With the November elections drawing near, the campaigning has reached a crescendo pitch. Ads promoting (or more often, condemning) candidates make up what seems to be the majority of the commercials on TV. Our post office boxes are filled with campaign flyers. And driving past the Eagle County building, with its thick jungle of campaign yard signs, is more distracting than cell phone texting. Regardless of the signs and slogans, there's one issue that drives the votes of millions of people in our nation: their faith. Which raises the question among many: What role should faith play in an election?
You don't have to look long or hard to find churches and religious leaders throwing their weight behind certain candidates. This is true on both sides of the political spectrum. The threat of losing tax-exempt status doesn't seem to deter many in the faith in community. As a Christian pastor, I find this trend disturbing.
Jesus made it clear what he expects of his Church: "Go and make disciples of all nations, baptizing them ... and teaching them" (Matthew 28:19,20). The ultimate goal of Christians and Christian churches is (or ought to be) winning hearts and souls for Christ. The tool God gave his Church to accomplish this goal is the gospel - the good news of our Savior and our salvation.
The purpose of the government is very different. Unlike the Church, the government's concern revolves around behavior, not faith. St. Paul wrote, "He (that is, the government) is God's servant to do you good. But if you do wrong, be afraid, for he does not bear the sword for nothing. He is God's servant, an agent of wrath to bring punishment on the wrongdoer" (Romans 13:4). God expects the government to maintain order, protect its citizens, and see to it that we can live our lives in relative safety and peace. The tool he gave the government to carry this out are laws and the enforcement of laws.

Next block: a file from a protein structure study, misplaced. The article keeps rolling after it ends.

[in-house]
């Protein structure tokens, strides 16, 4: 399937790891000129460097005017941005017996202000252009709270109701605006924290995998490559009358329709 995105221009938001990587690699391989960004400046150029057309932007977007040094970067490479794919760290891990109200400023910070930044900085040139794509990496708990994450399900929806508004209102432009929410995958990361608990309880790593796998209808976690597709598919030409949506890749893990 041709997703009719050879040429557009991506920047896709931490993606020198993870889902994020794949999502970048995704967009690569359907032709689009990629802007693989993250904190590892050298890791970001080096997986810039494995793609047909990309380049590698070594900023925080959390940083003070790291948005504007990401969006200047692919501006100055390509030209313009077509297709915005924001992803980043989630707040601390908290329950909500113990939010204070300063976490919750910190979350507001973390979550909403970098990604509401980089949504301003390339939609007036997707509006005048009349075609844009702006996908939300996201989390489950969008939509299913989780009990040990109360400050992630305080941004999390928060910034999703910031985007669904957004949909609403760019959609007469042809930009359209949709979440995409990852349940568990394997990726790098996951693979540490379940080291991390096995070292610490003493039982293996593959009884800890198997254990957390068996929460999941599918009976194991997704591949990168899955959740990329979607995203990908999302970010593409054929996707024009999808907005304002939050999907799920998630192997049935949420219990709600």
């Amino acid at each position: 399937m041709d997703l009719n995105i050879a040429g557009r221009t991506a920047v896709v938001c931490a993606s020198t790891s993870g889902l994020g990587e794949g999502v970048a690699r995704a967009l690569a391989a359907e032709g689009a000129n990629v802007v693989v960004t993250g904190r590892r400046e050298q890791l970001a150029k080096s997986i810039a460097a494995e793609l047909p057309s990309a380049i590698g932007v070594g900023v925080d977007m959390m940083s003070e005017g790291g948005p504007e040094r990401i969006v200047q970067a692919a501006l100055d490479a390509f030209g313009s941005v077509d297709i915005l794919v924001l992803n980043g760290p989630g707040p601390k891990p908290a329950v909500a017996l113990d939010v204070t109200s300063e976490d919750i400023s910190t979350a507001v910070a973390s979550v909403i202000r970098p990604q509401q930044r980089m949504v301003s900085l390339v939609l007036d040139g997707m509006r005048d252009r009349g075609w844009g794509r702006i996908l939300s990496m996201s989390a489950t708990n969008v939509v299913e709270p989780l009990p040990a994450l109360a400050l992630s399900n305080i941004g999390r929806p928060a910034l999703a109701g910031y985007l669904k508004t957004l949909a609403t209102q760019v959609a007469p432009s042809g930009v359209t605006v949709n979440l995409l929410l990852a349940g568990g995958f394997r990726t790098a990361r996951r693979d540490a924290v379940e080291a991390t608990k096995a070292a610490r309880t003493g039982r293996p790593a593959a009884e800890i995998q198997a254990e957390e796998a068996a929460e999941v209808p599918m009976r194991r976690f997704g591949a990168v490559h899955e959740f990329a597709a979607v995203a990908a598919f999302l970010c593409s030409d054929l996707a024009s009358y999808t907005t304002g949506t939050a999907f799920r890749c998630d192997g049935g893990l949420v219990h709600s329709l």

Christian voters would be wise to keep these differences in mind. We should not expect our church to tell us whom to vote for; we dare not expect our elected officials to carry out the job God gave his Church.
That's not to say that we should leave our faith behind when we enter the voting booth. If we're sincere in our beliefs, of course they will influence our opinions and decisions in all areas of life, including politics. Christians, like anyone else, ought to vote their consciences. And the Christian's conscience will naturally be influenced by his or her faith. But let's be careful - very careful -that we not confuse the role of church and state at election time or any other time.
Then, regardless of which candidates are elected, let us cheerfully obey what God commands us: "I urge, then, first of all, that requests, prayers, intercession and thanksgiving be made for everyone - for kings and all those in authority, that we may live peaceful and quiet lives in all godliness and holiness" (1 Timothy 2:1,2).
- Brent Merten is pastor of Mountain Valley Lutheran Church, 802 Brush Creek Terrace, Eagle.